He drove to New Orleans without a ticket when Alabama played Miami in the 1993 Sugar Bowl and wound up watching the game at a hotel bar. He has gone to Tuscaloosa many times without a ticket and wound up through the gates of Bryant-Denny Stadium.
Second-ranked Alabama (8-0) is set to play host to No. 1 LSU (8-0) Saturday in what college football pundits are billing as the game of the century, but Shears isn’t so sure about risking the drive to Tuscaloosa without a ticket. He knows just how hard to get and expensive a proposition that might be.
“I’d hate to get there and not get in then have to drive back and possibly miss the first half,” the Ohatchee native and Oxford resident said.
The week of the unofficial SEC and national championship is here, and the ticket haves and have–nots are wrestling with such decisions.
The have-nots must weigh price and availability for tickets and just how far they’d go to get them.
The haves must weigh what they could make by selling them, and the unwillingness some have expressed to sell just underscores the dilemma of the have-nots.
As of Sunday night, tickets for the upper bowl of Bryant-Denny, which have a face value of $70 each, started at $363 on StubHub.com. The highest-priced ticket listed on the site goes for $10,423.14, and that’s for a seat in the north end zone, lower level.
“As far as a regular-season game, I’ve never seen anything like this,” said Shears, co-owner of Moore Printing in Anniston. “Even in Tuscaloosa, where they’ve expanded (Bryant-Denny) to 101,000 (seats), it’s still probably the hardest ticket for a regular-season game that Alabama ever had.”
Indeed, the circumstances are far from normal.
Pundits have circled the game since preseason, and nine weeks of regular-season play have done nothing but validate Alabama and LSU as the nation’s top two teams.
Saturday’s game marks the first regular-season battle between the two top-ranked teams since Ohio State beat Michigan 42-39 in 2006. The LSU-Alabama game also marks the first No. 1-vs.-No. 2 clash following an open date since Oklahoma-Nebraska in 1971.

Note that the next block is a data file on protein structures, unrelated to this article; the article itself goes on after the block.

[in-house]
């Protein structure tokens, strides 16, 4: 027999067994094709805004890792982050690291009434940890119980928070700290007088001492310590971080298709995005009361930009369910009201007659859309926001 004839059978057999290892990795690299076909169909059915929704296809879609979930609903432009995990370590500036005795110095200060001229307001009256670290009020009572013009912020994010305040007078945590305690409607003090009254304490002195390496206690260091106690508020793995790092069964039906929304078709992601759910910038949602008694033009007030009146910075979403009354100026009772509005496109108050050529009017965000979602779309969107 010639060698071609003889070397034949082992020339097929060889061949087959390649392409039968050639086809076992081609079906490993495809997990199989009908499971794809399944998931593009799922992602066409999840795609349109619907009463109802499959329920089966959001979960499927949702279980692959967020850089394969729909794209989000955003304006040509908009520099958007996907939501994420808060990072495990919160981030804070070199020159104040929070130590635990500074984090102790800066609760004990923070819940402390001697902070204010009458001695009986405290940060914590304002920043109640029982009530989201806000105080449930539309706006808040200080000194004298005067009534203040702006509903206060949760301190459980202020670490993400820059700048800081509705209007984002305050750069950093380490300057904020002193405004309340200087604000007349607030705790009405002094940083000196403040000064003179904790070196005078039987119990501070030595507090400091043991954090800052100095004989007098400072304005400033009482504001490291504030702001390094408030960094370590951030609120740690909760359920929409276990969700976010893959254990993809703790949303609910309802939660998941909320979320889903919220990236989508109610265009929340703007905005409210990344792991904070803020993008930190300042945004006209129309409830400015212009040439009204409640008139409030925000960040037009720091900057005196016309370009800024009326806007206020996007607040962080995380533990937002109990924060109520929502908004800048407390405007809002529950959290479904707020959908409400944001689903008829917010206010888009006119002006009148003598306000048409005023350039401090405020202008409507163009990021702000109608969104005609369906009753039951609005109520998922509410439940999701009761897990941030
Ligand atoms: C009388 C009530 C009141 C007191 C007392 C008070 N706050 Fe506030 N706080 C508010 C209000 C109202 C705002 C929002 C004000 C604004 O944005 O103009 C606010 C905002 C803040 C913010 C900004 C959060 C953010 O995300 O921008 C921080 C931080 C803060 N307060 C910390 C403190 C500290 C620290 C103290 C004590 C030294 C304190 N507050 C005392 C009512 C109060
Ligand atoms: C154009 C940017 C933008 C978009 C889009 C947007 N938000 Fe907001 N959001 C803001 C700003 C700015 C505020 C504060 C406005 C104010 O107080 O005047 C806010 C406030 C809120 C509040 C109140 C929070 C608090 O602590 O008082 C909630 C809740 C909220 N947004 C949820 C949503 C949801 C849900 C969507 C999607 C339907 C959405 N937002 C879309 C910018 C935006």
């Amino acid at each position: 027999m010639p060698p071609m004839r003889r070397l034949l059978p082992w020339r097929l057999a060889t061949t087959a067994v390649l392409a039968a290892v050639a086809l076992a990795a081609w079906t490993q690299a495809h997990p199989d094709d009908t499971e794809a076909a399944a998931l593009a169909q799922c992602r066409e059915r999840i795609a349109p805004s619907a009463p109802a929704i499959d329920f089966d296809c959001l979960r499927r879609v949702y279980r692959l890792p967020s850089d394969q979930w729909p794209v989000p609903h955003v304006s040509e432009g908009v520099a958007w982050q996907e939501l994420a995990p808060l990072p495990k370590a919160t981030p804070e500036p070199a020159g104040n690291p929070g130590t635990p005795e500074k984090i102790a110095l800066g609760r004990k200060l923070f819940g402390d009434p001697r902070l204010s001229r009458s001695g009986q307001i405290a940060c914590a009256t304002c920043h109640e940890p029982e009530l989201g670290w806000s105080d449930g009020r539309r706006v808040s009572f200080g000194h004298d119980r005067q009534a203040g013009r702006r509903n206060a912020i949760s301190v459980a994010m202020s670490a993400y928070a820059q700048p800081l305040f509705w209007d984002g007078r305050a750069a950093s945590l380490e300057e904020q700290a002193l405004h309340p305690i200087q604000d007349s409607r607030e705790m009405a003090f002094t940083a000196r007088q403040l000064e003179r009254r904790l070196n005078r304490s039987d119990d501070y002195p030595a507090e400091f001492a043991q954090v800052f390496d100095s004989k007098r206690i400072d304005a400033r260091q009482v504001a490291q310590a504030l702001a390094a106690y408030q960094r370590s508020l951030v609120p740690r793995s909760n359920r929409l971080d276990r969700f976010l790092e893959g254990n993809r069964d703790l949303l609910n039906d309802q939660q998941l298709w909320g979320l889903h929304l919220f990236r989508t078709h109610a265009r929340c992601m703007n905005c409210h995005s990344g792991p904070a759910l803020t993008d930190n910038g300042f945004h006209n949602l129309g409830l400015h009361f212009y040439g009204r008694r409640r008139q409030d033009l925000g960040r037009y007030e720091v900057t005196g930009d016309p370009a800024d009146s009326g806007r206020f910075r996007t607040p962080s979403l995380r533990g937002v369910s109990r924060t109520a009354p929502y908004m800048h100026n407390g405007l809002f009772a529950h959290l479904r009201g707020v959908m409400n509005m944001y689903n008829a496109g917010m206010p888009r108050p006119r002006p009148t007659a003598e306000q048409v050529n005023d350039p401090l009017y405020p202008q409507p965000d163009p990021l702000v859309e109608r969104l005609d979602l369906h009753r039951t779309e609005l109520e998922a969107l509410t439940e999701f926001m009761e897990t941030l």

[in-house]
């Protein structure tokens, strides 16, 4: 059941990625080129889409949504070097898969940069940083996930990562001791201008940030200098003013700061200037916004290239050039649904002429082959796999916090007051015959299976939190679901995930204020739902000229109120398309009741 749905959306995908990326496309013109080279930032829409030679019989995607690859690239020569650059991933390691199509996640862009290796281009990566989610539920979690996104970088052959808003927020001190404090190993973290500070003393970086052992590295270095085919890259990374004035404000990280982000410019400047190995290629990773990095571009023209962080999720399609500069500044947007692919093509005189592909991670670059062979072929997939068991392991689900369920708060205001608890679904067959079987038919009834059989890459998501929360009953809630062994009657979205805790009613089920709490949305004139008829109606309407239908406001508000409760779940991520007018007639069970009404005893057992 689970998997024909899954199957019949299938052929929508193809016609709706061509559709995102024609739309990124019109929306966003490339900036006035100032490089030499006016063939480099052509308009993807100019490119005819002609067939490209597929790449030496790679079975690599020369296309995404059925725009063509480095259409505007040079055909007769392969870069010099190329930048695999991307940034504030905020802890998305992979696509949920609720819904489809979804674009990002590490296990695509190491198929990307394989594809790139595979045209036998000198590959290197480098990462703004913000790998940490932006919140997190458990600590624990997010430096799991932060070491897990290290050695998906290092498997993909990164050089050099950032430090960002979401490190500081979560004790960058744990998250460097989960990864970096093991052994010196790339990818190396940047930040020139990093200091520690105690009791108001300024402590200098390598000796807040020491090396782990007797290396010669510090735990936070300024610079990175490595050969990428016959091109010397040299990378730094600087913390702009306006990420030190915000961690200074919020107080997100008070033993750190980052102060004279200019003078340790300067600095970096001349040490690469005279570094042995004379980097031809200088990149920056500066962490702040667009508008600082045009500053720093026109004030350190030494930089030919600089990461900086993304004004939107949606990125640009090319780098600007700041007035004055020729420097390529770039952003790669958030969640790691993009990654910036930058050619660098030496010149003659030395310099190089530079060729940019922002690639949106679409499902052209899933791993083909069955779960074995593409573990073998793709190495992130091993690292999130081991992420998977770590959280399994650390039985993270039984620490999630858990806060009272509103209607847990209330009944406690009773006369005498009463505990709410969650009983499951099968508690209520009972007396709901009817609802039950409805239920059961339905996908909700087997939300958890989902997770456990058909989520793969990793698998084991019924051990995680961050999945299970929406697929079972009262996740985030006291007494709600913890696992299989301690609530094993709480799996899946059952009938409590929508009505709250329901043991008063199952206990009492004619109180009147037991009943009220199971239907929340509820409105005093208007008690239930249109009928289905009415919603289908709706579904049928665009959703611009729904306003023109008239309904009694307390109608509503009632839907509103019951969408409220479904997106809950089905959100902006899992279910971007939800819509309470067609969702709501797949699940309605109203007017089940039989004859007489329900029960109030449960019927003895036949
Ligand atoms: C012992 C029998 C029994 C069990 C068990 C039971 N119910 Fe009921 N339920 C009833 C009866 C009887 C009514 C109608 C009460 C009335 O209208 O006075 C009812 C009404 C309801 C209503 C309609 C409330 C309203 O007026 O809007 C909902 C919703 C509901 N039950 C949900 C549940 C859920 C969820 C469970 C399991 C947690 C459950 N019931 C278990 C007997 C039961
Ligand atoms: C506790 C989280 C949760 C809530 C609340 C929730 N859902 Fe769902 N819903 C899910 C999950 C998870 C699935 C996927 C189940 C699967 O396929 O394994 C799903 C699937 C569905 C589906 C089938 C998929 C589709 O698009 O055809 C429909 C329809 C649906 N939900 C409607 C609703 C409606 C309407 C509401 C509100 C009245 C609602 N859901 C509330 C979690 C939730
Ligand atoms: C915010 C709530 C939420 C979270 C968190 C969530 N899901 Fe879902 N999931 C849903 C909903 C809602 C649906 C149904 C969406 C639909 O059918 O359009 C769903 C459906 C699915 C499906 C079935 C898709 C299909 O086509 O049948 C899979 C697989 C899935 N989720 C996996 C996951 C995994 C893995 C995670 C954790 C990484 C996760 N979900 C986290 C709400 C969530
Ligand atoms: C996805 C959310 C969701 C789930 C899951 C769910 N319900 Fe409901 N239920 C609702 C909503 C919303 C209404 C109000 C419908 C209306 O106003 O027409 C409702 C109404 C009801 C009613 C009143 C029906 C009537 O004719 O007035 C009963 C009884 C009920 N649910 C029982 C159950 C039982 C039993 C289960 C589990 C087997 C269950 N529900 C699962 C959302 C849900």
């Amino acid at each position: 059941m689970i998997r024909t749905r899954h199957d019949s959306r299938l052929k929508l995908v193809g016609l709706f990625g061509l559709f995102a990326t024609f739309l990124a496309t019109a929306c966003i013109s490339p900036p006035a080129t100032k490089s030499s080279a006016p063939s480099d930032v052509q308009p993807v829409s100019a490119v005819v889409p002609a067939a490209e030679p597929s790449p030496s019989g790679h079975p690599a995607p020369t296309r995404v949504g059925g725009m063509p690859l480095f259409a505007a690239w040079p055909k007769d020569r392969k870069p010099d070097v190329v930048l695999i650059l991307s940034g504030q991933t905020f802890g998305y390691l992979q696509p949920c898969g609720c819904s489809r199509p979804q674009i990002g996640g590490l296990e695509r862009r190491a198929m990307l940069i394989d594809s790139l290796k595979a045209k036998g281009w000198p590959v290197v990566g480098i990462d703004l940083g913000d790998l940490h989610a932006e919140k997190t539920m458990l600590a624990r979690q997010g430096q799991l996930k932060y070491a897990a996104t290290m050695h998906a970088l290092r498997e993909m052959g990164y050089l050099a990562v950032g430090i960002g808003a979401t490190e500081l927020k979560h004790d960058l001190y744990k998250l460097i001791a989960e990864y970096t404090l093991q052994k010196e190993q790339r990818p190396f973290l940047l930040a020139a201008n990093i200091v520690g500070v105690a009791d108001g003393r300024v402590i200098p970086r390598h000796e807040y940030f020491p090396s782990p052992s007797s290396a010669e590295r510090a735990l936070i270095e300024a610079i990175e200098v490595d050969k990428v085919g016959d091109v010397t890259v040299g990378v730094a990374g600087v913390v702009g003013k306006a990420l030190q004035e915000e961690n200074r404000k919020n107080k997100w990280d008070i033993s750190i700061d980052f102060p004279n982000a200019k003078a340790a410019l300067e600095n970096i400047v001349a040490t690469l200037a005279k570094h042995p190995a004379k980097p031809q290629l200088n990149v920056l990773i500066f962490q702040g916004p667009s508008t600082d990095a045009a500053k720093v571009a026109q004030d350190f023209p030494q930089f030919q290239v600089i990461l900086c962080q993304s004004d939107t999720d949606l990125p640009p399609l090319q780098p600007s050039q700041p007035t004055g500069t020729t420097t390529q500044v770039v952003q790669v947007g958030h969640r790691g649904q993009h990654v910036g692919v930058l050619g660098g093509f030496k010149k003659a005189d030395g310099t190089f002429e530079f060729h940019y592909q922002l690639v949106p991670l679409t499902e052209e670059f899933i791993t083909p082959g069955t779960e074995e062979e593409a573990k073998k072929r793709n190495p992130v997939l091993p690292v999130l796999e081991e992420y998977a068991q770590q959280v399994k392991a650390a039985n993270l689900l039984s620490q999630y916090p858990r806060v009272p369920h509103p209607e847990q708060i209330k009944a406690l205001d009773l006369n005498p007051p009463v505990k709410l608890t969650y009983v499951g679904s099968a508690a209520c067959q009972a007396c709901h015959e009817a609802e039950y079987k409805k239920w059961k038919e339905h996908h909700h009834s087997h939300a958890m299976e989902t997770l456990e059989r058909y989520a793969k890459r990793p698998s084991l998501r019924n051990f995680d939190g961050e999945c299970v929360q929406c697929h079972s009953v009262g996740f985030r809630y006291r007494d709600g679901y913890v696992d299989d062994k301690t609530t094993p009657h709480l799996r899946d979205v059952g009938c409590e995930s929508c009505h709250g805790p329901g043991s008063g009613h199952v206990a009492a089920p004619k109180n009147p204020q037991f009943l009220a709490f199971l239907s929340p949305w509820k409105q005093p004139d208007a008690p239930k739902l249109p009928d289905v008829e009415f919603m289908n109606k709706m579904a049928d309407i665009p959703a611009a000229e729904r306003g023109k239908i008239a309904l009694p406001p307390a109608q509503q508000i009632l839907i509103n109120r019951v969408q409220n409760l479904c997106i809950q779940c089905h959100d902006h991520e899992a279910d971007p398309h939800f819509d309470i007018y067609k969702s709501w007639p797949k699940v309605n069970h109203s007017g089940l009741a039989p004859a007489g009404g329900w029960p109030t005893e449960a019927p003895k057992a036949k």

The extra time has only added to the hype factor.
Also, the World Series ended Friday and a labor dispute has sidelined the NBA. College football will be the only game in town Saturday, and LSU-Alabama is the season’s most anticipated showdown.
What would people pay to be at the epicenter of sports, especially in a state that counts college football as a centerpiece of its culture? What would people take for tickets?
“I know for a fact of two people who sold their tickets, and one sold them for a thousand dollars a pair and another sold them for twelve-hundred for a pair,” Shears said. “And I know a guy who this morning said he was offered a thousand dollars apiece for four tickets, and he said no, he wasn’t going to take it.
“… You wonder, what is a 3 1/2-hour game worth to be there in the stands versus the money in your pocket in tough economic times? A person could literally sell two tickets to the LSU game and pay for the season tickets that they bought.”
But good luck finding Alabama fans who feel pragmatic about their tickets to this year’s LSU game. As it was when the Crimson Tide played Texas for the 2009 Bowl Championship Series title in Pasadena, Calif., fans weigh the once-in-a-lifetime experience against monetary pragmatism.
“I just can’t sell them,” said Ohatchee’s Ron Dover, owner of Ron’s Bar-B-Q.
Dover has two season tickets and has attended Alabama games for nearly 20 years. He pays $300 a month to keep his camper parked in Tuscaloosa, which beats paying nearly $300 per game in gas and other costs to travel back and forth.
But sell his tickets to the LSU game?
“We’ve had big games, and we’ll always have big games, but I guess this one is as good and or big as I’ve been able to attend,” he said. “This is like a national championship game coming up.”
Then again, there are those who give them away within their circle of business associates and close friends.
Phillip Webb, of Webb Concrete & Building Supply in Oxford, has long held 12 season tickets and gets extras from vendors. He currently has six extras earmarked for a close group of close friends, customers and employees.
“I’ve got a waiting list for more than I’ll have,” he said. “They’re all people I’d love to help out and give to, but I won’t have enough for the list.
“I’ll certainly keep trying this week to come up with a few more, but I don’t know that that will happen. … We don’t have many games like Alabama-LSU this year.”
Joe Medley is The Star’s sports columnist. He can be reached at 256-235-3576 or email@example.com. Follow on Twitter @jmedley_star.